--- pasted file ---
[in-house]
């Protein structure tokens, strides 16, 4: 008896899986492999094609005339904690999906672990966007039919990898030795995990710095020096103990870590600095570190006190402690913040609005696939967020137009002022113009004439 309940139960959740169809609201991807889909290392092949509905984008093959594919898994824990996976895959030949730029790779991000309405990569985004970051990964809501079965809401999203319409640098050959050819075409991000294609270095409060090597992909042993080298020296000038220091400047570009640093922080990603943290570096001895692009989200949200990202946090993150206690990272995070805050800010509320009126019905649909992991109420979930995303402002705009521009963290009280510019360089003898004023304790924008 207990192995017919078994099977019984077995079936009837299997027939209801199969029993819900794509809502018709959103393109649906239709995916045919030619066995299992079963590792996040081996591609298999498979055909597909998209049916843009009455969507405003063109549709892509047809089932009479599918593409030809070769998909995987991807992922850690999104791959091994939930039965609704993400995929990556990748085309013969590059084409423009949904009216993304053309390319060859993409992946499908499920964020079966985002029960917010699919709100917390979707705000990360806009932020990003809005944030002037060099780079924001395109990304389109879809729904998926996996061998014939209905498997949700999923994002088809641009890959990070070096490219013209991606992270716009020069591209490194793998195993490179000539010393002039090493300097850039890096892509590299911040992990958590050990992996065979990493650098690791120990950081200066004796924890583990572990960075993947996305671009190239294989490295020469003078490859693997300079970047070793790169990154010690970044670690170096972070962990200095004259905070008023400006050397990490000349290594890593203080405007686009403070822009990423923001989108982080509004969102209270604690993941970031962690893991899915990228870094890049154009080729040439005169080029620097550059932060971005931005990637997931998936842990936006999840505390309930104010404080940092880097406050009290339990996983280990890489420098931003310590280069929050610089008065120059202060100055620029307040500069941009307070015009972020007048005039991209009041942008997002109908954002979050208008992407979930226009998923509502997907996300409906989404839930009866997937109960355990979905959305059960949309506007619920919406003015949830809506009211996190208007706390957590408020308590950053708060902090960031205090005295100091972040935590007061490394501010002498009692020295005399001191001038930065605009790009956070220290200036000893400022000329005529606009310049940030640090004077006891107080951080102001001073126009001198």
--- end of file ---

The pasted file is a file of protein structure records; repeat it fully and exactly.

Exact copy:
[in-house]
């Protein structure tokens, strides 16, 4: 008896899986492999094609005339904690999906672990966007039919990898030795995990710095020096103990870590600095570190006190402690913040609005696939967020137009002022113009004439 309940139960959740169809609201991807889909290392092949509905984008093959594919898994824990996976895959030949730029790779991000309405990569985004970051990964809501079965809401999203319409640098050959050819075409991000294609270095409060090597992909042993080298020296000038220091400047570009640093922080990603943290570096001895692009989200949200990202946090993150206690990272995070805050800010509320009126019905649909992991109420979930995303402002705009521009963290009280510019360089003898004023304790924008 207990192995017919078994099977019984077995079936009837299997027939209801199969029993819900794509809502018709959103393109649906239709995916045919030619066995299992079963590792996040081996591609298999498979055909597909998209049916843009009455969507405003063109549709892509047809089932009479599918593409030809070769998909995987991807992922850690999104791959091994939930039965609704993400995929990556990748085309013969590059084409423009949904009216993304053309390319060859993409992946499908499920964020079966985002029960917010699919709100917390979707705000990360806009932020990003809005944030002037060099780079924001395109990304389109879809729904998926996996061998014939209905498997949700999923994002088809641009890959990070070096490219013209991606992270716009020069591209490194793998195993490179000539010393002039090493300097850039890096892509590299911040992990958590050990992996065979990493650098690791120990950081200066004796924890583990572990960075993947996305671009190239294989490295020469003078490859693997300079970047070793790169990154010690970044670690170096972070962990200095004259905070008023400006050397990490000349290594890593203080405007686009403070822009990423923001989108982080509004969102209270604690993941970031962690893991899915990228870094890049154009080729040439005169080029620097550059932060971005931005990637997931998936842990936006999840505390309930104010404080940092880097406050009290339990996983280990890489420098931003310590280069929050610089008065120059202060100055620029307040500069941009307070015009972020007048005039991209009041942008997002109908954002979050208008992407979930226009998923509502997907996300409906989404839930009866997937109960355990979905959305059960949309506007619920919406003015949830809506009211996190208007706390957590408020308590950053708060902090960031205090005295100091972040935590007061490394501010002498009692020295005399001191001038930065605009790009956070220290200036000893400022000329005529606009310049940030640090004077006891107080951080102001001073126009001198």